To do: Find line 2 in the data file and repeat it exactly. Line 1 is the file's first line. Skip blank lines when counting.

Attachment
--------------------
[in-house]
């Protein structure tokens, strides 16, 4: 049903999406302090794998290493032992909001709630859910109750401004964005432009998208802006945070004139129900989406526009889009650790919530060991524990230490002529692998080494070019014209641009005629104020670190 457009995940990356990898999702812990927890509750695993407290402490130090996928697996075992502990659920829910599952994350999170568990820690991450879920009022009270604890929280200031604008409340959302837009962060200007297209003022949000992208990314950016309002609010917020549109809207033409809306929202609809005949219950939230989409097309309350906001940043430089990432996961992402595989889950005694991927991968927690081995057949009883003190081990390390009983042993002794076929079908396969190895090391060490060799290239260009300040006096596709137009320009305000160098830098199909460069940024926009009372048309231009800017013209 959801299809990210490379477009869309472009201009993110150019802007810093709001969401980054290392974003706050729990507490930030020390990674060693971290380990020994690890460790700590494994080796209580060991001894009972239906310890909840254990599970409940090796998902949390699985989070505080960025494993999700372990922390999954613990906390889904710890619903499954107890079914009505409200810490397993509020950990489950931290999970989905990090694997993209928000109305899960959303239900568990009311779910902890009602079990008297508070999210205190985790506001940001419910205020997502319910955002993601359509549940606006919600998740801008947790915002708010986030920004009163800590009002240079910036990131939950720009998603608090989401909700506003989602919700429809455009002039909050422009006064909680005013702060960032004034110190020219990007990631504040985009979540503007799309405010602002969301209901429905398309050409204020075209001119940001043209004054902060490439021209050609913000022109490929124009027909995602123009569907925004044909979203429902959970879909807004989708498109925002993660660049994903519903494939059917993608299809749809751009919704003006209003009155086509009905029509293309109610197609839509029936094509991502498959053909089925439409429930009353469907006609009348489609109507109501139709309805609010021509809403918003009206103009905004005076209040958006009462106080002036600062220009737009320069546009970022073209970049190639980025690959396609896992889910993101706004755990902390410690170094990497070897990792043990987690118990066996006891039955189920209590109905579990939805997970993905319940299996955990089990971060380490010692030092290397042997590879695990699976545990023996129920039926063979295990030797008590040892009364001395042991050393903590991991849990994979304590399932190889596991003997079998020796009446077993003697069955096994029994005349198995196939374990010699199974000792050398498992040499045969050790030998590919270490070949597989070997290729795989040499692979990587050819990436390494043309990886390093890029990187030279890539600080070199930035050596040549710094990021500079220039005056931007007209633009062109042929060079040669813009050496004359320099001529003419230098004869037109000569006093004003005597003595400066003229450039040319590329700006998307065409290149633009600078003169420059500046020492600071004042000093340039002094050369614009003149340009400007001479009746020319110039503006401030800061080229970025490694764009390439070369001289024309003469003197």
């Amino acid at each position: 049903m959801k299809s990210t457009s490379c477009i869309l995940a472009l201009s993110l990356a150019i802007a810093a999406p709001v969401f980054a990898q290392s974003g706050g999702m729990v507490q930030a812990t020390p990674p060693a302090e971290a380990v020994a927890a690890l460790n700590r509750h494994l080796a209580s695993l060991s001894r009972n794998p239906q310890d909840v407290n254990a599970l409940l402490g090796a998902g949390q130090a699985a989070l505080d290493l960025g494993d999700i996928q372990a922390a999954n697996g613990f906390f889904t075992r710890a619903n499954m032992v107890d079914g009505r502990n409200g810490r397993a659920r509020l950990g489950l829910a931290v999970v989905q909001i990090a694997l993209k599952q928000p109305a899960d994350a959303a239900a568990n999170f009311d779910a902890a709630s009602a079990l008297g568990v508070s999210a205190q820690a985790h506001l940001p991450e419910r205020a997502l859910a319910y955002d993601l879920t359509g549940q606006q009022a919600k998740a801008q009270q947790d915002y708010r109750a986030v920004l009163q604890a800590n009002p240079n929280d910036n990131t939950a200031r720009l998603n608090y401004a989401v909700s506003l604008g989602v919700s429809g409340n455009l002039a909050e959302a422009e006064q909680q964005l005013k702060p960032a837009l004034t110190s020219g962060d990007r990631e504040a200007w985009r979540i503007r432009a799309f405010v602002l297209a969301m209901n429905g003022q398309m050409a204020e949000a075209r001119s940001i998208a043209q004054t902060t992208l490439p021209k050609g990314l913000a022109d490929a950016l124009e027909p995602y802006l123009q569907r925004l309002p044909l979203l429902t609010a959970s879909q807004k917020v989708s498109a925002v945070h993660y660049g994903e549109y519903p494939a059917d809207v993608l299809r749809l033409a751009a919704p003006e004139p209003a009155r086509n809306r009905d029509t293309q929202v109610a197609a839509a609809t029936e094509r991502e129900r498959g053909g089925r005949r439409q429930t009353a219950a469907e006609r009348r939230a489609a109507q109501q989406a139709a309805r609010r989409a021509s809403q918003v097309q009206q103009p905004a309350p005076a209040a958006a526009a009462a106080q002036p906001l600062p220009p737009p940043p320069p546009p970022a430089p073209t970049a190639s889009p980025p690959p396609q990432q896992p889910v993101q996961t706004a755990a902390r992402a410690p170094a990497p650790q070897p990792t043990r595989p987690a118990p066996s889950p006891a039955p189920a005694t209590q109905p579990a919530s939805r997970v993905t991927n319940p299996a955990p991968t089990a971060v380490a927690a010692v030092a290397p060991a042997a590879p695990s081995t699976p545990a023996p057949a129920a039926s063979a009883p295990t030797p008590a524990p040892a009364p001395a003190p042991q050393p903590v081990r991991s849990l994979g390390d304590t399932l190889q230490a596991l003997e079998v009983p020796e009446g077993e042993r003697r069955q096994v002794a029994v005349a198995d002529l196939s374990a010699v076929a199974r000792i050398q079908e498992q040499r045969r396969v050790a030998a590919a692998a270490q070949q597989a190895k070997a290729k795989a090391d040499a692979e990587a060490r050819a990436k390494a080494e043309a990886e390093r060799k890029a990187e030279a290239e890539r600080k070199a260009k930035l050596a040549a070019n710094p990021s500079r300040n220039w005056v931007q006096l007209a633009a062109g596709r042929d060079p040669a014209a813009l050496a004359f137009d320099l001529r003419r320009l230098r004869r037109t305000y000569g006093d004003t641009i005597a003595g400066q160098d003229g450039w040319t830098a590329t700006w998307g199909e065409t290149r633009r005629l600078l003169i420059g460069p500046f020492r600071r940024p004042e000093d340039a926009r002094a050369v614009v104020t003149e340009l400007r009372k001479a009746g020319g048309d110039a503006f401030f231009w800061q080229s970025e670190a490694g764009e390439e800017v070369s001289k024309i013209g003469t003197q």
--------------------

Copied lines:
């Protein structure tokens, strides 16, 4: 049903999406302090794998290493032992909001709630859910109750401004964005432009998208802006945070004139129900989406526009889009650790919530060991524990230490002529692998080494070019014209641009005629104020670190 457009995940990356990898999702812990927890509750695993407290402490130090996928697996075992502990659920829910599952994350999170568990820690991450879920009022009270604890929280200031604008409340959302837009962060200007297209003022949000992208990314950016309002609010917020549109809207033409809306929202609809005949219950939230989409097309309350906001940043430089990432996961992402595989889950005694991927991968927690081995057949009883003190081990390390009983042993002794076929079908396969190895090391060490060799290239260009300040006096596709137009320009305000160098830098199909460069940024926009009372048309231009800017013209 959801299809990210490379477009869309472009201009993110150019802007810093709001969401980054290392974003706050729990507490930030020390990674060693971290380990020994690890460790700590494994080796209580060991001894009972239906310890909840254990599970409940090796998902949390699985989070505080960025494993999700372990922390999954613990906390889904710890619903499954107890079914009505409200810490397993509020950990489950931290999970989905990090694997993209928000109305899960959303239900568990009311779910902890009602079990008297508070999210205190985790506001940001419910205020997502319910955002993601359509549940606006919600998740801008947790915002708010986030920004009163800590009002240079910036990131939950720009998603608090989401909700506003989602919700429809455009002039909050422009006064909680005013702060960032004034110190020219990007990631504040985009979540503007799309405010602002969301209901429905398309050409204020075209001119940001043209004054902060490439021209050609913000022109490929124009027909995602123009569907925004044909979203429902959970879909807004989708498109925002993660660049994903519903494939059917993608299809749809751009919704003006209003009155086509009905029509293309109610197609839509029936094509991502498959053909089925439409429930009353469907006609009348489609109507109501139709309805609010021509809403918003009206103009905004005076209040958006009462106080002036600062220009737009320069546009970022073209970049190639980025690959396609896992889910993101706004755990902390410690170094990497070897990792043990987690118990066996006891039955189920209590109905579990939805997970993905319940299996955990089990971060380490010692030092290397042997590879695990699976545990023996129920039926063979295990030797008590040892009364001395042991050393903590991991849990994979304590399932190889596991003997079998020796009446077993003697069955096994029994005349198995196939374990010699199974000792050398498992040499045969050790030998590919270490070949597989070997290729795989040499692979990587050819990436390494043309990886390093890029990187030279890539600080070199930035050596040549710094990021500079220039005056931007007209633009062109042929060079040669813009050496004359320099001529003419230098004869037109000569006093004003005597003595400066003229450039040319590329700006998307065409290149633009600078003169420059500046020492600071004042000093340039002094050369614009003149340009400007001479009746020319110039503006401030800061080229970025490694764009390439070369001289024309003469003197």